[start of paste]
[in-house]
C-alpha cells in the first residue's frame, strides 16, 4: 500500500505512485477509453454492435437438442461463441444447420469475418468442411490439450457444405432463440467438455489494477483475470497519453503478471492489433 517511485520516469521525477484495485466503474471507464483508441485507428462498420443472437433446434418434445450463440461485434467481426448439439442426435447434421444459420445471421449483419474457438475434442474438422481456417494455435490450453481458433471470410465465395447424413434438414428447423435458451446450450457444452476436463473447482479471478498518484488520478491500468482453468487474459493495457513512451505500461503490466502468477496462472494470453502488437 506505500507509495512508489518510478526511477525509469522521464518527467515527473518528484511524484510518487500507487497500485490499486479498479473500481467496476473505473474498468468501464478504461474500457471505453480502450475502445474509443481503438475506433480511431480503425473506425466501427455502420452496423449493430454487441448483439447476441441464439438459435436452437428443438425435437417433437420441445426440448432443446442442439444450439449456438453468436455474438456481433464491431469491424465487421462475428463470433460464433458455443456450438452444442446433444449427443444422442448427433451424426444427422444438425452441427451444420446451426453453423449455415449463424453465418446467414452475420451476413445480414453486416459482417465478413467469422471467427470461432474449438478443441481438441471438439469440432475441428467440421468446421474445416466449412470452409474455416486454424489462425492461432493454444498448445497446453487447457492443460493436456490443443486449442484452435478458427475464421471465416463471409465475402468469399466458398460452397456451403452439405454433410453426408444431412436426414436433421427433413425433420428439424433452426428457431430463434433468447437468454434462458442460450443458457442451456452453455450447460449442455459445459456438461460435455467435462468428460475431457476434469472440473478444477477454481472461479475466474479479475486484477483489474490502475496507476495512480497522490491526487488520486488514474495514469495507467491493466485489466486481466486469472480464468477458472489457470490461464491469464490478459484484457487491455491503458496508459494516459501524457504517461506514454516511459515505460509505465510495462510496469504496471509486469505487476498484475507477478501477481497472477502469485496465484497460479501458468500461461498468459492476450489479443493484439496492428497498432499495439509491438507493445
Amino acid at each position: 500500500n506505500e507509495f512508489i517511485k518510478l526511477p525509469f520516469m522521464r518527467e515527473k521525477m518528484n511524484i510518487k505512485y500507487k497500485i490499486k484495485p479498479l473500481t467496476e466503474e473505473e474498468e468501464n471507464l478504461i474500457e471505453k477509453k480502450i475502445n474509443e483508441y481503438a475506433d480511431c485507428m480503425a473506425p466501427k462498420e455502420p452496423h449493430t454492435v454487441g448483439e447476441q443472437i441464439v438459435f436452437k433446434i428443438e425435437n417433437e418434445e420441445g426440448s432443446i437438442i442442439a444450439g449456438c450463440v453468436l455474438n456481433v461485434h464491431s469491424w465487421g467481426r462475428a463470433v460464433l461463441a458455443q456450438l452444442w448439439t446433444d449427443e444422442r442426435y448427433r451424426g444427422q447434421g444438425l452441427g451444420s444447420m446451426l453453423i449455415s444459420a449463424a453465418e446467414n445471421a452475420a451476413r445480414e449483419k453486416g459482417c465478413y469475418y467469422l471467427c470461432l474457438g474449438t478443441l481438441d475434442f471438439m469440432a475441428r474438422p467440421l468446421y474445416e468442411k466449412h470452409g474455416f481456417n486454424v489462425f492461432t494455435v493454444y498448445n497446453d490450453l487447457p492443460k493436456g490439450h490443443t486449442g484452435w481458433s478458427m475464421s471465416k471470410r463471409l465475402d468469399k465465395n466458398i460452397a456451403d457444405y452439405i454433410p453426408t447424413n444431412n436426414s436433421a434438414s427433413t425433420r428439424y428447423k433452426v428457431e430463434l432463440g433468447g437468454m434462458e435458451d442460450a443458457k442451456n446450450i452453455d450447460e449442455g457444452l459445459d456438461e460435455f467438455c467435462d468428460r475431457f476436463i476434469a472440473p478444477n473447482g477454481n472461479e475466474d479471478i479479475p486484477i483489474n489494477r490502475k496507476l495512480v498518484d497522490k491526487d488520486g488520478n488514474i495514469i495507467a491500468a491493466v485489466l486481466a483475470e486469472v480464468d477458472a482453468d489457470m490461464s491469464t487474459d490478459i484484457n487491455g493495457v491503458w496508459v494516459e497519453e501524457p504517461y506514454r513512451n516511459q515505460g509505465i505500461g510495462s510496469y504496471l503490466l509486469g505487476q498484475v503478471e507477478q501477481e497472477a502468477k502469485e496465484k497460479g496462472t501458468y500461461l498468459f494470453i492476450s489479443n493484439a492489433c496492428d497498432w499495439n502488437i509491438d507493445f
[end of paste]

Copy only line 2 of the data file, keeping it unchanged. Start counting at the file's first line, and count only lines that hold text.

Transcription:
C-alpha cells in the first residue's frame, strides 16, 4: 500500500505512485477509453454492435437438442461463441444447420469475418468442411490439450457444405432463440467438455489494477483475470497519453503478471492489433 517511485520516469521525477484495485466503474471507464483508441485507428462498420443472437433446434418434445450463440461485434467481426448439439442426435447434421444459420445471421449483419474457438475434442474438422481456417494455435490450453481458433471470410465465395447424413434438414428447423435458451446450450457444452476436463473447482479471478498518484488520478491500468482453468487474459493495457513512451505500461503490466502468477496462472494470453502488437 506505500507509495512508489518510478526511477525509469522521464518527467515527473518528484511524484510518487500507487497500485490499486479498479473500481467496476473505473474498468468501464478504461474500457471505453480502450475502445474509443481503438475506433480511431480503425473506425466501427455502420452496423449493430454487441448483439447476441441464439438459435436452437428443438425435437417433437420441445426440448432443446442442439444450439449456438453468436455474438456481433464491431469491424465487421462475428463470433460464433458455443456450438452444442446433444449427443444422442448427433451424426444427422444438425452441427451444420446451426453453423449455415449463424453465418446467414452475420451476413445480414453486416459482417465478413467469422471467427470461432474449438478443441481438441471438439469440432475441428467440421468446421474445416466449412470452409474455416486454424489462425492461432493454444498448445497446453487447457492443460493436456490443443486449442484452435478458427475464421471465416463471409465475402468469399466458398460452397456451403452439405454433410453426408444431412436426414436433421427433413425433420428439424433452426428457431430463434433468447437468454434462458442460450443458457442451456452453455450447460449442455459445459456438461460435455467435462468428460475431457476434469472440473478444477477454481472461479475466474479479475486484477483489474490502475496507476495512480497522490491526487488520486488514474495514469495507467491493466485489466486481466486469472480464468477458472489457470490461464491469464490478459484484457487491455491503458496508459494516459501524457504517461506514454516511459515505460509505465510495462510496469504496471509486469505487476498484475507477478501477481497472477502469485496465484497460479501458468500461461498468459492476450489479443493484439496492428497498432499495439509491438507493445